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THE SAINT: THE EARLY EPISODES
Set 2

Review by Chastity Campbell

Starring: Roger Moore
Director: Various
Audio: Dolby Digital Stereo
Video:  1.33:1 Standard Fullscreen B&W
Studio: A&E
Features: See Review
Length:  816 Minutes           
Release Date:  August 30, 2005

Film **

Roger Moore has held many jobs over the years.  At one point he was a Moonraker, which was an out of this world job.  For a while he worked in the Zooís aquatic center tending the Octopussy, and heís always had a Live and Let Die attitude about life. 

However, those jobs in my opinion donít compare to his earlier career choice of becoming a Saint.  Now, we are not talking about your garden variety, halo wearing, wing bearing saints here.  No, this is the kind of Saint that can charm the knickers off a blonde at twenty paces, while foiling the bad guys' plots, and still have time for a smoke and dance. 

I think the only way you can truly appreciate Mr. Moore and his smoke tinged halo is to pick up The Saint: The Early Episodes set 2 on DVD.  Yes folks, Simon Templar is back in action in this four disc, sixteen episode box set presented by A&E.  Each episode is a stand-alone adventure that will excite and enthrall you from beginning to end.

Simon is the suavest saint this side of trouble, and he proves that heís still got the same magic touch he had in Set 1.  Whether heís foiling the bad guys, running from the ever persistent Inspector Teal, or seducing the newest lady of the hour, youíll never find yourself bored when in the company of the Saint.

The Saint is one of those older TV shows that can really give you a since of what creativity and imagination used to be.  TV fans are currently left with an entire entertainment industry bogged down in Reality TV shows and teen soap operas that rely more on shock value each week than creativity.  Whatís the cure for this serious lack of entertainment on TV?  A saintly intervention of course!

Whether your viewing the Saint for the first time, or you are a returning fan, you will definitely get a dose of good old fashioned entertainment when you pop in one of these DVDs!

Video **

I wish there was something amazing to report about the video on this four-disc set.  However, black and white TV shows from the 60ís donít really have a lot going for them other than the handsome actors and actresses in each episode.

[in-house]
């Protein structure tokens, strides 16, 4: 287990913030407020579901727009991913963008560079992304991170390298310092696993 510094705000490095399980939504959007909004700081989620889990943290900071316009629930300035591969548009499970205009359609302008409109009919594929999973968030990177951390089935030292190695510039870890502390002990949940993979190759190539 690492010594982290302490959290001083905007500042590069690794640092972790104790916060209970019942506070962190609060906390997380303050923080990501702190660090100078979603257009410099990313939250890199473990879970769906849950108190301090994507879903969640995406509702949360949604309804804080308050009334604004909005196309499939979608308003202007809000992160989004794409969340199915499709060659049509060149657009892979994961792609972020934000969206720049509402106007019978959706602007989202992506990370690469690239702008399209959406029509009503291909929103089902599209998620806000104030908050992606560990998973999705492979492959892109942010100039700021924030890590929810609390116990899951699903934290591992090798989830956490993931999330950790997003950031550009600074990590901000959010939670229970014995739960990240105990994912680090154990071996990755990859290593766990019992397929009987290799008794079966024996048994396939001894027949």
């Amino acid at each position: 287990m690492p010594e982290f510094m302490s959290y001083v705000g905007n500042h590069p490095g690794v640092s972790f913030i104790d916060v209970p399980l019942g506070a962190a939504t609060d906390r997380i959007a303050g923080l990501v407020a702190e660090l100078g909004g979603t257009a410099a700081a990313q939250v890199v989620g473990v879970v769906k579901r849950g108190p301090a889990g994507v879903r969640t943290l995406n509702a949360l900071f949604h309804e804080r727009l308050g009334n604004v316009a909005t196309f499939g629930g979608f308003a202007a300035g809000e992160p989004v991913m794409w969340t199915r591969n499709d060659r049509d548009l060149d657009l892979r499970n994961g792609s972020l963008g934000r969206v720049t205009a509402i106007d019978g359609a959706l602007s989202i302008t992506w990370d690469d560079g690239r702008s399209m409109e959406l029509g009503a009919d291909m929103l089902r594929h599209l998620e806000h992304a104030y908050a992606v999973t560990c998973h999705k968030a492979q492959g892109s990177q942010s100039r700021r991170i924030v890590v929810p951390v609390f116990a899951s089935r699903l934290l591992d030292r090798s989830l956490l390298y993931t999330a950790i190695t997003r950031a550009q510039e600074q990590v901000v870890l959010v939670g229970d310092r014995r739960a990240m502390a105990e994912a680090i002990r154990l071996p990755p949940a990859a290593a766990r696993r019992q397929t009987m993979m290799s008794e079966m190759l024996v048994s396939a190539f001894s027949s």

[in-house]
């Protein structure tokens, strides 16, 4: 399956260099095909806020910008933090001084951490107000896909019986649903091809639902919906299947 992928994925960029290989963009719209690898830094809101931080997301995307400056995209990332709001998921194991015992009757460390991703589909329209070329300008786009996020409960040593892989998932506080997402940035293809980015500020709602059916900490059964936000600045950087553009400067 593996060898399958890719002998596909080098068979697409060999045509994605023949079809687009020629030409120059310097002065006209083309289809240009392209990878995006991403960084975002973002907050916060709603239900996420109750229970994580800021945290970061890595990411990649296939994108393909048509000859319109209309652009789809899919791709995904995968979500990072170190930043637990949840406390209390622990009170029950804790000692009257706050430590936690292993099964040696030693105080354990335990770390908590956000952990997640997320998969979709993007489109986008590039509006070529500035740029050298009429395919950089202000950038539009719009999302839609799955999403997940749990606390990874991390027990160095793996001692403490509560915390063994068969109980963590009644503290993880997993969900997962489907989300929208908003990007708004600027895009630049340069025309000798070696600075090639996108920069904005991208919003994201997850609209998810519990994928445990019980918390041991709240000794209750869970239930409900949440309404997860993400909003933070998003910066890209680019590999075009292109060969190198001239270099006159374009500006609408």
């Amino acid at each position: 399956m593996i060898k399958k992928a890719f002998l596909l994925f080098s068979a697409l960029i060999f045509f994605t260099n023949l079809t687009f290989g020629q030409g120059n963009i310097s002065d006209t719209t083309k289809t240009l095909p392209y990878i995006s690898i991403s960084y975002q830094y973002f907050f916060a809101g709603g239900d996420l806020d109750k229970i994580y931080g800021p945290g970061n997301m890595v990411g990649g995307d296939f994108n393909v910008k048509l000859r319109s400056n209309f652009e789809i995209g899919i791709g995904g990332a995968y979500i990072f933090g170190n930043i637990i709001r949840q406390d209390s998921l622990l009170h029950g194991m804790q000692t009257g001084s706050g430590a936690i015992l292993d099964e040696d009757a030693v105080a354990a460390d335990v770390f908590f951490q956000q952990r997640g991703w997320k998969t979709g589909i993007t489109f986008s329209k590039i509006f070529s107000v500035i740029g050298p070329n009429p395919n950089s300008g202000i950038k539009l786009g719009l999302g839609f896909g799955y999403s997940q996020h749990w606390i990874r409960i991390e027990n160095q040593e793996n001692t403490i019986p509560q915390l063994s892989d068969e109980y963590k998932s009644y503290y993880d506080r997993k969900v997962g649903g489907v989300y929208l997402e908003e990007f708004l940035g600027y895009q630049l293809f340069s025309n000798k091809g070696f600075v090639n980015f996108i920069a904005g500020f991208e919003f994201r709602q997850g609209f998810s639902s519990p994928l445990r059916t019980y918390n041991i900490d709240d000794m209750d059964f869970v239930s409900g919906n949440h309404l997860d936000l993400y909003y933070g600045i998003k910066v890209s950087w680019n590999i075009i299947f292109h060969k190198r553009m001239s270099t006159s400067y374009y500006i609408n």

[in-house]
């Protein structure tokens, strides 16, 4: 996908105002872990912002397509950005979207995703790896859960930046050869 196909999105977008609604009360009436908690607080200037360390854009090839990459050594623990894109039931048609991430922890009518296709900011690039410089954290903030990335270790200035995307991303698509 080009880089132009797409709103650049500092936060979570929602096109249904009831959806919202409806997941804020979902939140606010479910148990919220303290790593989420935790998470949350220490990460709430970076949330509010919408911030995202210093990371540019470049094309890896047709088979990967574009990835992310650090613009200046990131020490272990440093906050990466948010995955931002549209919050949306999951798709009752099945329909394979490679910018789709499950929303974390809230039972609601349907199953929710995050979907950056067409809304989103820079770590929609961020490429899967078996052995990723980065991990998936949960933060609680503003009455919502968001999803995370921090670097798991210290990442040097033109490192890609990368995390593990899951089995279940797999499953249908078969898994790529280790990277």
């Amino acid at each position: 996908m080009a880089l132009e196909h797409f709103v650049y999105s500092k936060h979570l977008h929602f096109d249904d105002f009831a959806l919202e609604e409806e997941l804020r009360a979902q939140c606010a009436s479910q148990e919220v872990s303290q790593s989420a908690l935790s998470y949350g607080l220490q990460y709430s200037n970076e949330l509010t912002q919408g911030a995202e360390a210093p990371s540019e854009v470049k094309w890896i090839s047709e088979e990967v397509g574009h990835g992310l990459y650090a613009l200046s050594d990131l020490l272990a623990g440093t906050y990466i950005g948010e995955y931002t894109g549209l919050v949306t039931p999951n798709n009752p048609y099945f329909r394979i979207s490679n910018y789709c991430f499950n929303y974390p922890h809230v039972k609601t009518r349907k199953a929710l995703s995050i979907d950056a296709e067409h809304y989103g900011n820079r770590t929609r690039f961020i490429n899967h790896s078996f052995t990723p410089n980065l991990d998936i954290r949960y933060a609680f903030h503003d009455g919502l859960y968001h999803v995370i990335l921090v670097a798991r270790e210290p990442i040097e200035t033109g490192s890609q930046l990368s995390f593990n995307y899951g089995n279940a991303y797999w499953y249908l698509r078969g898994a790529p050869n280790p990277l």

The 1.33:1 Standard Fullscreen format worked well for this TV show.  There is no need for wide sweeping angles and panoramic views when itís a good old-fashioned detective show that begs you to pay attention to the smaller on screen details.

Black and white is devoid of color, but the use of shadows, and lighting help illuminate not only the actors, but the sets as well.  A lot of detail went into the sets for series like this one, and sometimes the colorless images will reveal more details to you than their vivid counterparts ever could. 

Audio **

Audio is so very important.  Never has the need for good clean audio been as high as it is right now.  The digital age is spoiling us all beyond belief, and Iím afraid that older shows like The Saint will suffer at the hands of critics who are unable to be forgiving of the audio and video quality when it makes its way onto DVD.

Iím sure some work was done to the audio tracks in order to get them transferred onto DVD.  However, there is quite a bit of hiss and hum audible, along with fluctuating audio levels. 

This Dolby Digital Stereo mix was not the best audio Iíve ever heard, but I can be lenient because I know how old this show is.  I understand that audio recording techniques from that era are beyond outdated, and digital recordings were just a gleam in some super techno geekís eye.  So I have to stand in the middle of the road on this box setís audio.  Itís not great, but itís not horrible either.

Features **

This Saint isnít going to earn any big points toward his wings with these extras, but a little goes a long way to getting your foot in the door, I always say!

A Featurette giving us ďThe History of The SaintĒ is included for your viewing pleasure, along with Roger Mooreís Biography and Filmography.  

A photo gallery of saintly images, interactive menus and scene selection serve to round out the extras this box set has to offer. 

Summary:

Roger Moore might not have been a real life Saint, but he played one on TV.  If you find yourself nostalgic for the good old days when TV heroes were too good to be true, then grab this box set, and let him take you for a spin!

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